Attacked, from Leo Jia

December 17, 2012 |

 This article is an incredible story, likely being told by a neuroscientist, on how the fear mechanism in the brain helped a woman escape from the jaws and paws of a mountain lion.

A few lessons are quoted below:

1. When the fear brain's responses align with the crisis at hand and we follow its instincts, we can become virtually superhuman.

2. In the first flush of terror, the body releases two powerful substances into the body: cortisol and adrenaline. Cortisol prepares the muscles for vigorous activity by releasing their key fuel, glucose, into the bloodstream. Adrenaline further prepares the body by revving up the heart rate, constricting blood vessels and opening airways. In the brain, a variant of adrenaline wipes out pain and fatigue and focuses concentration on the threat at hand.

3. When panic is triggered, it overrides the complex reasoning of the logical mind and switches on a suite of automatic behaviors. These can feel so overwhelming—and so un-willed—that it's like being taken over by an outside force.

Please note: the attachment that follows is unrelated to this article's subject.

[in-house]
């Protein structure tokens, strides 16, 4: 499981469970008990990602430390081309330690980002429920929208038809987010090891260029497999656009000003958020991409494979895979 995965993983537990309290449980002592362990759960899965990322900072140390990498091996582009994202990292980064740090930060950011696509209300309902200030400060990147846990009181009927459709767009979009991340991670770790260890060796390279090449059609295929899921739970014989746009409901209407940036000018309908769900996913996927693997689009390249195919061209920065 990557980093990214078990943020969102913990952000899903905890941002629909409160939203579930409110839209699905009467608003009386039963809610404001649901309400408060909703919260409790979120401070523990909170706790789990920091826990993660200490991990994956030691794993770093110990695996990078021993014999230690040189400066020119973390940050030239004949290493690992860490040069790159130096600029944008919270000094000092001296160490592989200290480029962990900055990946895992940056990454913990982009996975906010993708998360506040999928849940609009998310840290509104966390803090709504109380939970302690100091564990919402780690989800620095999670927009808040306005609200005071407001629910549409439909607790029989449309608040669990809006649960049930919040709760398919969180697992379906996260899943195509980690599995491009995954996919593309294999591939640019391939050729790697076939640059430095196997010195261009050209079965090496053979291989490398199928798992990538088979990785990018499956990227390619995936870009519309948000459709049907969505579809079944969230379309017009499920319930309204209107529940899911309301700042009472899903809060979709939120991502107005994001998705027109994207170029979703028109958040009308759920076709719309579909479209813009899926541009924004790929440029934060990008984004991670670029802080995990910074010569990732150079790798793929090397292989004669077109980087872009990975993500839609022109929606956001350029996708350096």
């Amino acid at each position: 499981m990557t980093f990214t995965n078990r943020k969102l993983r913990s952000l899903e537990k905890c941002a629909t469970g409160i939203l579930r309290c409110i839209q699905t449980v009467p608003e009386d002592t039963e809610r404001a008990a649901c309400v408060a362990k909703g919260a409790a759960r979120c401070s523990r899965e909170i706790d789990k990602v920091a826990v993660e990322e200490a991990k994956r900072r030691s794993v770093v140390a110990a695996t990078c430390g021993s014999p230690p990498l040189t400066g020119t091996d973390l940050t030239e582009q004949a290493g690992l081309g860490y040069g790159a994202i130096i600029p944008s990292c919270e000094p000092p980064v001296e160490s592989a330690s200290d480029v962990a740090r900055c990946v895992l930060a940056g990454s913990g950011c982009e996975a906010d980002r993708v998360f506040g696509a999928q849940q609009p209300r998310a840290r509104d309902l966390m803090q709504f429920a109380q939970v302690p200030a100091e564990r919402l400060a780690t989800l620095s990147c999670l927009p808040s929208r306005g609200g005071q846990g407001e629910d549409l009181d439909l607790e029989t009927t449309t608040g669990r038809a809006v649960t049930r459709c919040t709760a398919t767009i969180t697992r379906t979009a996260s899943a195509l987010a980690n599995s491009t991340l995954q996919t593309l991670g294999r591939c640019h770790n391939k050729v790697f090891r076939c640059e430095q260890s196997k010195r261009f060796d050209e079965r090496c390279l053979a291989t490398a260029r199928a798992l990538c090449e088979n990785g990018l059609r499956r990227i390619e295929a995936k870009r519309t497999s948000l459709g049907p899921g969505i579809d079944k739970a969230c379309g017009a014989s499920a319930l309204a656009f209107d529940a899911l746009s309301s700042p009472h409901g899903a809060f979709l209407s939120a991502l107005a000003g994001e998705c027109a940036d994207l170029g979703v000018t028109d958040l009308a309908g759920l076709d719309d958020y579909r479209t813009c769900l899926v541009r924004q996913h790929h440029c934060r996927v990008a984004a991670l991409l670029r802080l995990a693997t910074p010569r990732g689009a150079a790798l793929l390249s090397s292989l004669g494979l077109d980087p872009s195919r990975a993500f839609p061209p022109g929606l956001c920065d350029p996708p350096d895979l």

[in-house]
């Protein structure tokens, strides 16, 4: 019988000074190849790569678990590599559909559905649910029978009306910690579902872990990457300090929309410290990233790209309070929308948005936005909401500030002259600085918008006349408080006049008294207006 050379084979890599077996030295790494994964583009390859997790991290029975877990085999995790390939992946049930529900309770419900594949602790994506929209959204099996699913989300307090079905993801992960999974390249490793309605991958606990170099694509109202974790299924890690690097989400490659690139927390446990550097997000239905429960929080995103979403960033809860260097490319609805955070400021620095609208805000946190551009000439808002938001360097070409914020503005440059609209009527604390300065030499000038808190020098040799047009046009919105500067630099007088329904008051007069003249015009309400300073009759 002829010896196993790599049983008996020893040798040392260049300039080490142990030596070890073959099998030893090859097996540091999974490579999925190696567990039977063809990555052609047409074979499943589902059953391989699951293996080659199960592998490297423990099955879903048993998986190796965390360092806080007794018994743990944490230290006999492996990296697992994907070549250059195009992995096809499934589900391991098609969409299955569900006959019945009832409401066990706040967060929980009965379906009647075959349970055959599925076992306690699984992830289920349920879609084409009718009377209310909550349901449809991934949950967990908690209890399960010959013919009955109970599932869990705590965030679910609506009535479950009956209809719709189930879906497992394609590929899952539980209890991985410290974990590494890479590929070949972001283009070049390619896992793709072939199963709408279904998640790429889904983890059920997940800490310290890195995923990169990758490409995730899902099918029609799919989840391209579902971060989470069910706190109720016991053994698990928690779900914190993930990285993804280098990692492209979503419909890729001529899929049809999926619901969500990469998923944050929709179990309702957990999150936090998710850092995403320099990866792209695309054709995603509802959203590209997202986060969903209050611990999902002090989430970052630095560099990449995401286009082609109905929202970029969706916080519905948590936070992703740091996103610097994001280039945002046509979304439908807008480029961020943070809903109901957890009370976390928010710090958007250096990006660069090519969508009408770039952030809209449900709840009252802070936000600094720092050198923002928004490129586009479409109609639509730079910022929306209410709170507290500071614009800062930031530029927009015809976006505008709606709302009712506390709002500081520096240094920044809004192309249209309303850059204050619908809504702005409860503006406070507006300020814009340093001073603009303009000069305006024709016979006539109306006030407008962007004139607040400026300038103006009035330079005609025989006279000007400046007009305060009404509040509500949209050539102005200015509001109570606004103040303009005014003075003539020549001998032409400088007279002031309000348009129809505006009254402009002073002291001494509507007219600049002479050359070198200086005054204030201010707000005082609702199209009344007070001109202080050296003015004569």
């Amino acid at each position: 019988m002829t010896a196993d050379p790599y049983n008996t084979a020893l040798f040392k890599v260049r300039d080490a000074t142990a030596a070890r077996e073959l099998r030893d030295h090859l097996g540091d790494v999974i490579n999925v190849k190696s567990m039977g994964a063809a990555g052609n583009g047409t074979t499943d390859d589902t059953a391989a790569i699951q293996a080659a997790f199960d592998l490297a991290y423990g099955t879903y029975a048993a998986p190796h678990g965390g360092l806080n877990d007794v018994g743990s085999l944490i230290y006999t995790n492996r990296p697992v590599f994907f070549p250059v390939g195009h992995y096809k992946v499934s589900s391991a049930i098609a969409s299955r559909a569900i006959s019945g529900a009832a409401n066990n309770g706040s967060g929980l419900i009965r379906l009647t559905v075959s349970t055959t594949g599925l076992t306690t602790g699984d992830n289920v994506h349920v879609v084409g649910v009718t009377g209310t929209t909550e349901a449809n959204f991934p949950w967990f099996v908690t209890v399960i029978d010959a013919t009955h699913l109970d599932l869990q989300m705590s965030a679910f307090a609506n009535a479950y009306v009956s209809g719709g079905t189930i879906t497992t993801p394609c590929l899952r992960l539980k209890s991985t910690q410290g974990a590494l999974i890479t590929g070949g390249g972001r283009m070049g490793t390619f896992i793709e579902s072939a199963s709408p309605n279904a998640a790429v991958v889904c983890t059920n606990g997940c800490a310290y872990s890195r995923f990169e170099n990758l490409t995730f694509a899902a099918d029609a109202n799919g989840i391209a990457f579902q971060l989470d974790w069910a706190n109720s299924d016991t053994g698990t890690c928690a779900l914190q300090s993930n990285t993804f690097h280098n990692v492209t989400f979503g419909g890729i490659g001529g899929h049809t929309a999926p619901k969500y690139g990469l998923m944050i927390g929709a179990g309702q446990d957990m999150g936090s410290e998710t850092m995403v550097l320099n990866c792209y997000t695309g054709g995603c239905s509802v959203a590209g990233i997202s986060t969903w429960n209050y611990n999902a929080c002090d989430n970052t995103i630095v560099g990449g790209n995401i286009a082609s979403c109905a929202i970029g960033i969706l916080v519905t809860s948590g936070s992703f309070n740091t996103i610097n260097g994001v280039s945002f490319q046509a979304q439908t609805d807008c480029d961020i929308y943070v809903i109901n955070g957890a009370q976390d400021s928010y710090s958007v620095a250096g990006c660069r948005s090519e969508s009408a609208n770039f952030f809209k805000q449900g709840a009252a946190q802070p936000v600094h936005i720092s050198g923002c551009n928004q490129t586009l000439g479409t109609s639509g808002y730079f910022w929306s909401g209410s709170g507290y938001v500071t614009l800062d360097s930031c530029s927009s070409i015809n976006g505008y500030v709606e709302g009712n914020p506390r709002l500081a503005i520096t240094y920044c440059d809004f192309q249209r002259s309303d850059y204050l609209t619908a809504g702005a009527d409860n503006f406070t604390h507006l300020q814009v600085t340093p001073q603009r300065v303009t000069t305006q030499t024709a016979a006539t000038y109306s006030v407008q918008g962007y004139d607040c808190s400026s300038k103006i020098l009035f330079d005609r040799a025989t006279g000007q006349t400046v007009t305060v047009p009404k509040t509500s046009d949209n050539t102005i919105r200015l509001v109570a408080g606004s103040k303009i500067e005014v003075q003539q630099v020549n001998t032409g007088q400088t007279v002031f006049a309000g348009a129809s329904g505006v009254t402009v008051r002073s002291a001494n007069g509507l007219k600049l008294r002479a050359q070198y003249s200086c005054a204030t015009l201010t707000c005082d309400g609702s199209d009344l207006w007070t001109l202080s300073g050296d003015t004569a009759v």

Tonic immobility, better known as playing possum, is an ancient behavioral strategy that's designed to fool a predator into believing that its prey is already dead and therefore not palatable. Tonic immobility is a long-shot strategy. The only way it will work is if it lulls an attacker into letting its guard down.

5. Somehow during her blackout, her midbrain had switched to a fourth panic mode. Now every fiber of her being was geared up to fight.

6. One of the many incredible powers that the fear response unleashes is imperviousness to pain.

7. Gone was the mental fog of panic that had gripped her just a moment ago. Now she saw everything with crystalline clarity, as if the world were moving in slow motion.

8. Still, the one part of that day that Groves holds valuable is the insight it gave her into her own resilience, into the powers of her own fear mind, a part of herself she'd never experienced until that day.


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